LOVE, POWER, GOOD WILL
By Edward Green
| A subject that joins
Africa and America in fact, joins the entire world is love.
And I learned from Aesthetic Realism, the philosophy Eli Siegel founded
in 1941, that men and women will never make sense of what they feel about
love until they ask this central question: "Do we have good will for each
other; and what would that mean?"
In The Right of Aesthetic Realism to Be Known, the weekly international periodical of the Aesthetic Realism Foundation, Eli Siegel explained:
I learned through my Aesthetic Realism education that in not wanting to see the rich reality of other people's lives, I had stunted my own strength. As a young man at college a student of music I thought I was an intellectual. But when friends talked about things that excited them, I usually couldn't listen except to figure out how to out-trump them. And though I told myself I wanted to be kind, and often talked through the night in a dormroom when a friend had a problem troubling him if, in the end, he didnt take my advice, I felt insulted.
I was very much like the "moody young man" Ronald Hill whom Eli Siegel writes of in Self and World: An Explanation of Aesthetic Realism (Definition Press, NY):
Last month I wrote in this column about the great Aesthetic Realism explanation of racism that racism, in all its ugliness, begins quietly with the hope in a person for superiority, which is contempt. Contempt I learned is also the cause of pain in love because a man and a woman, being different from each other, can want to have victories over each other.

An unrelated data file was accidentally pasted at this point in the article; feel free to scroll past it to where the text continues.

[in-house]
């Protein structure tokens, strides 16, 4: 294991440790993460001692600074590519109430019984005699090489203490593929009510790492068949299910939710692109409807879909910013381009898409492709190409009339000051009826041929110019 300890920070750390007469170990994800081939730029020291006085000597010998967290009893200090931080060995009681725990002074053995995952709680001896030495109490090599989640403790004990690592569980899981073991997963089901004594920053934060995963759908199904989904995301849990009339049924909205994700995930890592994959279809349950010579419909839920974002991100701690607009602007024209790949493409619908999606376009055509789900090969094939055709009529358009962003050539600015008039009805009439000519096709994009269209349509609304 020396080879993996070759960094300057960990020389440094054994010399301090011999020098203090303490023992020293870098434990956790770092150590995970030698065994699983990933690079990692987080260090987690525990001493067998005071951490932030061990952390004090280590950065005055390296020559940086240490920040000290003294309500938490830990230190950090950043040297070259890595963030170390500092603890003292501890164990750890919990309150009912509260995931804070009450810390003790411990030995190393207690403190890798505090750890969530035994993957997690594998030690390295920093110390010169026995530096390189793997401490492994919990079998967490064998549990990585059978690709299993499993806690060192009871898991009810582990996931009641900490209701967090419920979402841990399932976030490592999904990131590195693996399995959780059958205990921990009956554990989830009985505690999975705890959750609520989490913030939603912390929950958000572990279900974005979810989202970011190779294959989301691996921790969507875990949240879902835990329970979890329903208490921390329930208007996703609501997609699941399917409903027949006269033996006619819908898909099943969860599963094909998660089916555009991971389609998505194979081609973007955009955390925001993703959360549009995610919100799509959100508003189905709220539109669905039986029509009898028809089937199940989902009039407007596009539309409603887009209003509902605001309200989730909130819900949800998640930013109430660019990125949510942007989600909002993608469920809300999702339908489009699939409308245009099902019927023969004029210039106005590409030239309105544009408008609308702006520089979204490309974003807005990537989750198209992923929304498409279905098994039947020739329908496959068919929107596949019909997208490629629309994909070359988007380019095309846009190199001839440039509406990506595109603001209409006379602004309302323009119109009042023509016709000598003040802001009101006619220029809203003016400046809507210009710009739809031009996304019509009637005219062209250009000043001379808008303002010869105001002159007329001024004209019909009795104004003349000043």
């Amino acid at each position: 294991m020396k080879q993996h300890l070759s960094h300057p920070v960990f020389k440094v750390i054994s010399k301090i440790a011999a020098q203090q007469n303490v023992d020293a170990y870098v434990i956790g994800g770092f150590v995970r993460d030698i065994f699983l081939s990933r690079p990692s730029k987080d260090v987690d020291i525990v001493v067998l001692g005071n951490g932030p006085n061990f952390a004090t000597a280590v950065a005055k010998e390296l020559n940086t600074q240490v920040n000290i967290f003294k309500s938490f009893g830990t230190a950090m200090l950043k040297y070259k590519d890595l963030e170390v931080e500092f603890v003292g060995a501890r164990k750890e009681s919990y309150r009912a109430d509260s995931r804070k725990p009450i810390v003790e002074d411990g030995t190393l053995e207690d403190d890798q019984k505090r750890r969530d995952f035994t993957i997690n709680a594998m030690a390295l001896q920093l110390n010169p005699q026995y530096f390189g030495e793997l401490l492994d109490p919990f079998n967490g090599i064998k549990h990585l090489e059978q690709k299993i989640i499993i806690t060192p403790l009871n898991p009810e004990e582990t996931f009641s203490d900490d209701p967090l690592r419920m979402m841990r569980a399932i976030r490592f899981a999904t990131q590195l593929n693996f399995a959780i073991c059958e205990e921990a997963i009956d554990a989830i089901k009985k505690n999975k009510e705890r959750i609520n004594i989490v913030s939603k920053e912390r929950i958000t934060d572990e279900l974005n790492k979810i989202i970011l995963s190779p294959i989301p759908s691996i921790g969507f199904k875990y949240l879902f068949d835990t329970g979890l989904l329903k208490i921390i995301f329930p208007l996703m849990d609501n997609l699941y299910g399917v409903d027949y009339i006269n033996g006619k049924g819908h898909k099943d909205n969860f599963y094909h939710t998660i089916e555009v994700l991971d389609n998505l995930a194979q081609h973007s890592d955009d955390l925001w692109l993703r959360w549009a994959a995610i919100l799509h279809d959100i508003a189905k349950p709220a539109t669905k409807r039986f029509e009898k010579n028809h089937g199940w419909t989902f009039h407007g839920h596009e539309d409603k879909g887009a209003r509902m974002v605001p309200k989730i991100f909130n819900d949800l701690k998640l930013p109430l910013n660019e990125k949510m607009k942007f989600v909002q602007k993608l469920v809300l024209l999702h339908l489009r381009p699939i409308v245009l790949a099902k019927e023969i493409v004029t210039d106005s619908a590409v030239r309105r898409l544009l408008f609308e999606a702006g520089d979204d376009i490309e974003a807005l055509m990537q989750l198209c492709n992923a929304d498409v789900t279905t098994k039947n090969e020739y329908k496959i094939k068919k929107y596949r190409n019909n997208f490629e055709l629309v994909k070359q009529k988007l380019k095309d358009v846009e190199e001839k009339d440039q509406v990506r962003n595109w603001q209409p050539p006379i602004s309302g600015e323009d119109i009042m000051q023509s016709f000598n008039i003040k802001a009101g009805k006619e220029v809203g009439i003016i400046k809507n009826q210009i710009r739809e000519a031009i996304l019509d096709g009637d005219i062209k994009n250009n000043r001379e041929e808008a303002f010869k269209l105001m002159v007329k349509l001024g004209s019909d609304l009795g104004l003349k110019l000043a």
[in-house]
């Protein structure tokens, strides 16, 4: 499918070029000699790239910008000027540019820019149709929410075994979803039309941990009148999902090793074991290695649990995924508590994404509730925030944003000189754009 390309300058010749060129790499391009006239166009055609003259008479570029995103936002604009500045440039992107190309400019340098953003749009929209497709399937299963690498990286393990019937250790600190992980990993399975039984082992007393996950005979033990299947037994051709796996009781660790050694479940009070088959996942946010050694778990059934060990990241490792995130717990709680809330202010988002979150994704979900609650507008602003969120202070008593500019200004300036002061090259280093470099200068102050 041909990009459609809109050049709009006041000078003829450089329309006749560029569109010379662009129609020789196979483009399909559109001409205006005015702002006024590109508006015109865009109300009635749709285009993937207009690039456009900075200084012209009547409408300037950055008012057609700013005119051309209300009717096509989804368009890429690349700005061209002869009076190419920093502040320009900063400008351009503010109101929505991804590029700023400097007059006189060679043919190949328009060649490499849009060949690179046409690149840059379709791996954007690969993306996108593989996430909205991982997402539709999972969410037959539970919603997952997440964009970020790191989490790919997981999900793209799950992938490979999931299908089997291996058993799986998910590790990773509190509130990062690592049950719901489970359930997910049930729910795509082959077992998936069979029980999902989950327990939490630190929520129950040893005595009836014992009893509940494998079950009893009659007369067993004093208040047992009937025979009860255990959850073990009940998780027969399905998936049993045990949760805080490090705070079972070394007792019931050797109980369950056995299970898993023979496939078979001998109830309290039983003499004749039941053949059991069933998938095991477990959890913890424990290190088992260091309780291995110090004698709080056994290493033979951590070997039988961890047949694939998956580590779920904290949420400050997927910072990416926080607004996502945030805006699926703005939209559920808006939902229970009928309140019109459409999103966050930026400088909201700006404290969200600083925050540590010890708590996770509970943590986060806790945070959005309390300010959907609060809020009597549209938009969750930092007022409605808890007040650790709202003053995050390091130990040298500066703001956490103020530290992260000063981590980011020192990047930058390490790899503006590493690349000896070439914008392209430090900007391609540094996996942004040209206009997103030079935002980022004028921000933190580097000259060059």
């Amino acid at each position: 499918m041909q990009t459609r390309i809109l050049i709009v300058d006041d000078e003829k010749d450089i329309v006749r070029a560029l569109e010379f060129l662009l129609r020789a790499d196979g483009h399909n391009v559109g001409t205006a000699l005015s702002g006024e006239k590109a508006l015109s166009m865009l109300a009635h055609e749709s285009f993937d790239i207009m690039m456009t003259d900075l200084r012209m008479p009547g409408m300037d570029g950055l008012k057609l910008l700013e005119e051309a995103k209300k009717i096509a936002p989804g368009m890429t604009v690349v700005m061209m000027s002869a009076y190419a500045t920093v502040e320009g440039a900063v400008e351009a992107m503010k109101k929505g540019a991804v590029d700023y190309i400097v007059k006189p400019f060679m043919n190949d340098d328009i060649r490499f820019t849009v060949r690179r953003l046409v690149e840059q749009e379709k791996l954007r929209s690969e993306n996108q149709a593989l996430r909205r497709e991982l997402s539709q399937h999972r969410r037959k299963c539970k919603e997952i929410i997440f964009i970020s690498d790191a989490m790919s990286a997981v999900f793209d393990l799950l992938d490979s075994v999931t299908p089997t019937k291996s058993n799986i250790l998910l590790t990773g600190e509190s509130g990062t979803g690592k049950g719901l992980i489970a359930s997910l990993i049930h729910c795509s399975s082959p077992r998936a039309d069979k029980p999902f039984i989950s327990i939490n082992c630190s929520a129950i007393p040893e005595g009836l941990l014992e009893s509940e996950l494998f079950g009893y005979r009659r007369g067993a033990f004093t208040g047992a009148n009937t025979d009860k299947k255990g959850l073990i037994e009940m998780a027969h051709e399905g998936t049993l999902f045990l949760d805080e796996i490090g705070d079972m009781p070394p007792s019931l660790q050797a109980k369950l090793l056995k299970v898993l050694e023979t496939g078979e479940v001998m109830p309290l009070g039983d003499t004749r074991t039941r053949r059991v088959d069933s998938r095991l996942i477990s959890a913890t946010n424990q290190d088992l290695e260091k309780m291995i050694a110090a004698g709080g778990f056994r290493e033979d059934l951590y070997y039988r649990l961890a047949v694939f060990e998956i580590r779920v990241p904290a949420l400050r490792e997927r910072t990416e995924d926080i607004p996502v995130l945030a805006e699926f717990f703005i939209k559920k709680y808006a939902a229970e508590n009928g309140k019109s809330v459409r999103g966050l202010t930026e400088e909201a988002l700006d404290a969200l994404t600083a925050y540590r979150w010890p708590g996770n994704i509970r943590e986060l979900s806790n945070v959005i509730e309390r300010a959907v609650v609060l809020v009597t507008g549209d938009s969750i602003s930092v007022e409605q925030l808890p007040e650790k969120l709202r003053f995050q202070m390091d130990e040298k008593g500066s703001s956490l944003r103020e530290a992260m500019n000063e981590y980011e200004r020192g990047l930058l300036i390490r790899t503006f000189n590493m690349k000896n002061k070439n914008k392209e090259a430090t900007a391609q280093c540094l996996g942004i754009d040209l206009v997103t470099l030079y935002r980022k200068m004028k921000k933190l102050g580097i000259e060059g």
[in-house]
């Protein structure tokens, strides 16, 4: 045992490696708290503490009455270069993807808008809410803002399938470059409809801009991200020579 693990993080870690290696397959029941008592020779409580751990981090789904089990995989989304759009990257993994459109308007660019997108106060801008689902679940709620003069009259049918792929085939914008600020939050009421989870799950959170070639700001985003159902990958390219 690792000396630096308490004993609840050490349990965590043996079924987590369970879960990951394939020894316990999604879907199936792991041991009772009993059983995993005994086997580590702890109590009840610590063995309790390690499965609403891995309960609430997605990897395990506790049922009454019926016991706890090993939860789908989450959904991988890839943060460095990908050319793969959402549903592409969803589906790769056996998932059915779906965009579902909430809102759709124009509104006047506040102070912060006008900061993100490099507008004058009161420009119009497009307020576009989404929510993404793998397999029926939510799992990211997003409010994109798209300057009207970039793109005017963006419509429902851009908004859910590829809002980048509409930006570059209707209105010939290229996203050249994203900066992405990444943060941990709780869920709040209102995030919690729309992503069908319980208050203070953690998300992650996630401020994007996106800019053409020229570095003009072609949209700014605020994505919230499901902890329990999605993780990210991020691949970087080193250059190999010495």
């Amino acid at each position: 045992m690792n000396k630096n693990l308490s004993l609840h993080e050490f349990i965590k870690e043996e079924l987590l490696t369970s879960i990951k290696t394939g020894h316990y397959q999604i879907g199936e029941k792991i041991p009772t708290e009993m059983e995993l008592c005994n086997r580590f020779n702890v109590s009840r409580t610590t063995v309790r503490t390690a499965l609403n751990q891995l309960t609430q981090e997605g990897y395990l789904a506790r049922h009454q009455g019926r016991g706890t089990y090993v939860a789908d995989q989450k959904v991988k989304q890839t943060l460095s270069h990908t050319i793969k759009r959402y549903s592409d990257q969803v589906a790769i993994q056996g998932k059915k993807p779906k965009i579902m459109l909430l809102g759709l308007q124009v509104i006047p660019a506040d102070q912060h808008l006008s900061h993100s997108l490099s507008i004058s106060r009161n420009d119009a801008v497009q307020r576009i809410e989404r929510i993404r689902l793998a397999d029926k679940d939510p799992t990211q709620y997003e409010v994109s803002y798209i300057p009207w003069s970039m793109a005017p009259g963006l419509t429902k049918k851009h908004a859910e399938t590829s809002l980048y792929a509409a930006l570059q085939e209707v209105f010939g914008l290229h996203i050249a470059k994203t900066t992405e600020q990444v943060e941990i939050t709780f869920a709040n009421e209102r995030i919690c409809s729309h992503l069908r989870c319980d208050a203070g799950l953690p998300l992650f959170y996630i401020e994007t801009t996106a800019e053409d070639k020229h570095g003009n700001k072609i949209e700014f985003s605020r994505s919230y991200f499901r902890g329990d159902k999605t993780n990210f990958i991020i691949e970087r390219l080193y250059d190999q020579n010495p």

And that is what I had done. I had staked my sense of self on what Aesthetic Realism describes for the first time contempt: the hope to make myself important by lessening meaning outside myself.
Like many men, I thought the goal of love was to have a woman, someone near me who would appreciate me and soothe my doubts of myself. I didn't respect the mind of a woman.
Instead, I thought the way to be successful was through flattery through overwhelming her with presents and showing I was desperate to be alone with her. At the same time, I wanted women to feel my insight was indispensable and without it they couldn't manage in life. I listened to women not for the purpose of knowing them better and through them learning about the world, myself, and all people but to find weaknesses I could triumphantly correct.
All this, clearly, was contempt. Contempt, however and Eli Siegel made it plain is a man's greatest failure. Reality gave us mind in order to know and see meaning in things and people. And it gave us imagination so we can use our minds honestly to increase meaning, which is what an artist does as he finds possibilities of beauty in the world.
On January 7, 1975, in an Aesthetic Realism class, Mr. Siegel explained to me that the ill will with which I was using my mind in relation to Cynthia Malloy, the woman I said I cared for, was hurting my life including my ability to do well with my studies of how to compose music.